At Wildlife, we started making synchronous multiplayer games in late 2015, early 2016. Back then, most of our backend systems were written in node.js for several reasons. It has good performance and scalability, especially when compared to other languages such as Java or Python. It was the programming language our software engineers were most proficient in, and, most importantly, it was the trending programming language at the moment.
As a result, there were several good open-source projects that we could use to build our systems. One of these projects was Pomelo, “a fast, scalable game server framework for node.js” as written in their readme on Github.
But, why do we need a game server framework? In a very simplified manner, for a complex game, we need different types of servers.
We could call them (not-so-micro) services. Each of these services (or server types) has different responsibilities and needs to scale in an independent way. For example, we have connectors which are the servers to which the players (or their phones) are connected and which handle basic operations such as authentication and authorization. We have the game servers where the matches (and the magic) actually happen. We have metagame servers where the other operations in the game happen, such as card upgrades, fetching the leaderboards, etc.
The demands for a game server are quite different from a metagame server and we need all of them to scale up and down horizontally, given that we operate with a very large demand which oscillates with special dates, feature releases and at different times of the day.
One big responsibility of the framework is to make sure we can orchestrate all these different servers in a transparent and efficient way. Servers need to know which other servers exist, independent of their type, and also need to be able to communicate with each other, often performing operations in other servers. We call these features service discovery and RPCs (remote procedure calls).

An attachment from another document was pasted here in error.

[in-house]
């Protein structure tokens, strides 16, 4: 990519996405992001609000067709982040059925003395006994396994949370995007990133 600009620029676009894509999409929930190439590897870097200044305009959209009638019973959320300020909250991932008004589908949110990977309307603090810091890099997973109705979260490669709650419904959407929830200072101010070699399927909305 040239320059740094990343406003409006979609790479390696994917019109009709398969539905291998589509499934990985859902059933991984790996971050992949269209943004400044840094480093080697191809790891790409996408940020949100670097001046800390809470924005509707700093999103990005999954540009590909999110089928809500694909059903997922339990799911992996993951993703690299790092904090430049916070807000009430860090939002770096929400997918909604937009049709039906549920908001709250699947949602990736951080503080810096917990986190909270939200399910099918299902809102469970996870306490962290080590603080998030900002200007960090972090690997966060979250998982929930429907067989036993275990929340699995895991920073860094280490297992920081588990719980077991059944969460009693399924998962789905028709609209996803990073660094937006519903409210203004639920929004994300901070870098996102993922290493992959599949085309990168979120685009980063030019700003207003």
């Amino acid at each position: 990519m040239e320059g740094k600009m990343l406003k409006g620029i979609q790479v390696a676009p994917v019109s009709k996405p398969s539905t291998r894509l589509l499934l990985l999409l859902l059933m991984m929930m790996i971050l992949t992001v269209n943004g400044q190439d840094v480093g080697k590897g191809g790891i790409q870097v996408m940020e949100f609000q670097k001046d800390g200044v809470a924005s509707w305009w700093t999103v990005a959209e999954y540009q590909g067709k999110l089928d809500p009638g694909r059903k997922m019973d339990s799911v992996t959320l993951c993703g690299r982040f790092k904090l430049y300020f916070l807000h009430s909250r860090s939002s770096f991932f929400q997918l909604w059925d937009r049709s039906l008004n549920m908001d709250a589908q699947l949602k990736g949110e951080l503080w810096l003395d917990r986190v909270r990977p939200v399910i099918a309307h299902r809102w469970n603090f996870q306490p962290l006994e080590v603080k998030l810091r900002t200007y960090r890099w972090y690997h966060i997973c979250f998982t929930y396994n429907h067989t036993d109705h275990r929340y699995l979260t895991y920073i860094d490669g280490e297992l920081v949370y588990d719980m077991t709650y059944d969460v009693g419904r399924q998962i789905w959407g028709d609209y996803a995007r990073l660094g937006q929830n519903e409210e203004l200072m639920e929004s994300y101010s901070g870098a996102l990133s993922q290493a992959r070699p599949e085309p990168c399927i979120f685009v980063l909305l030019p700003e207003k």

Another main responsibility of the framework is that the games (clients) need to connect to the servers. These connections are typically long-lived and have strict low latency requirements. It’s also very important to be able to broadcast messages to several players that are playing the same match.
Pomelo really simplifies both responsibilities and was a great tool for us to launch our first synchronous multiplayer games. But the framework was not kept up-to-date by its maintainers and used a very old node.js version (yes, callback hell!). As we found bugs, we sent over PRs but as the code was unmaintained it took a very long time for these changes to be merged if they ever were.
Most importantly, eventually, some of its bugs or design choices didn’t allow it to meet our demands at the scale we needed. With too many servers, the broadcast of ping messages used to indicate whether a server was alive or not was enough to overload the servers. It was also very difficult to handle RPCs if the servers were in different regions.